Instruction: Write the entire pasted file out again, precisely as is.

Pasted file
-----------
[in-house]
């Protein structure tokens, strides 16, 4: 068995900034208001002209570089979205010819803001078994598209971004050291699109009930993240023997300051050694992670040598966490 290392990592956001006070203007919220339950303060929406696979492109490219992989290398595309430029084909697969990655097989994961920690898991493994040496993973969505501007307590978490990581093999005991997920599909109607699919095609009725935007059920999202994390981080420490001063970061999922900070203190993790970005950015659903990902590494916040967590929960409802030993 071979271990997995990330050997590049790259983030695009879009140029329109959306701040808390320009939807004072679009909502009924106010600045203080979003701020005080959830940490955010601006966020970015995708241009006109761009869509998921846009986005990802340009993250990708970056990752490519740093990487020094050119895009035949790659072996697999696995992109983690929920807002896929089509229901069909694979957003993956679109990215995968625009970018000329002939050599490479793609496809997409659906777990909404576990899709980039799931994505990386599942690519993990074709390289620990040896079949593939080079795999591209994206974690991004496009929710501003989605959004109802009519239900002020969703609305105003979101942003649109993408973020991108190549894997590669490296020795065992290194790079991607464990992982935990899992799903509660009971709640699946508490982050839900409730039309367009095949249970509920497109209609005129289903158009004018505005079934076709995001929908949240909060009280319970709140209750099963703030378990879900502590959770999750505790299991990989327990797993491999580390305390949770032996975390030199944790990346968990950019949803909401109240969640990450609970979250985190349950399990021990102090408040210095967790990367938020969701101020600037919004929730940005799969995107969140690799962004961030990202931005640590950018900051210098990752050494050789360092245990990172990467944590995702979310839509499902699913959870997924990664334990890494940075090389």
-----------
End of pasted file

[in-house]
């Protein structure tokens, strides 16, 4: 068995900034208001002209570089979205010819803001078994598209971004050291699109009930993240023997300051050694992670040598966490 290392990592956001006070203007919220339950303060929406696979492109490219992989290398595309430029084909697969990655097989994961920690898991493994040496993973969505501007307590978490990581093999005991997920599909109607699919095609009725935007059920999202994390981080420490001063970061999922900070203190993790970005950015659903990902590494916040967590929960409802030993 071979271990997995990330050997590049790259983030695009879009140029329109959306701040808390320009939807004072679009909502009924106010600045203080979003701020005080959830940490955010601006966020970015995708241009006109761009869509998921846009986005990802340009993250990708970056990752490519740093990487020094050119895009035949790659072996697999696995992109983690929920807002896929089509229901069909694979957003993956679109990215995968625009970018000329002939050599490479793609496809997409659906777990909404576990899709980039799931994505990386599942690519993990074709390289620990040896079949593939080079795999591209994206974690991004496009929710501003989605959004109802009519239900002020969703609305105003979101942003649109993408973020991108190549894997590669490296020795065992290194790079991607464990992982935990899992799903509660009971709640699946508490982050839900409730039309367009095949249970509920497109209609005129289903158009004018505005079934076709995001929908949240909060009280319970709140209750099963703030378990879900502590959770999750505790299991990989327990797993491999580390305390949770032996975390030199944790990346968990950019949803909401109240969640990450609970979250985190349950399990021990102090408040210095967790990367938020969701101020600037919004929730940005799969995107969140690799962004961030990202931005640590950018900051210098990752050494050789360092245990990172990467944590995702979310839509499902699913959870997924990664334990890494940075090389």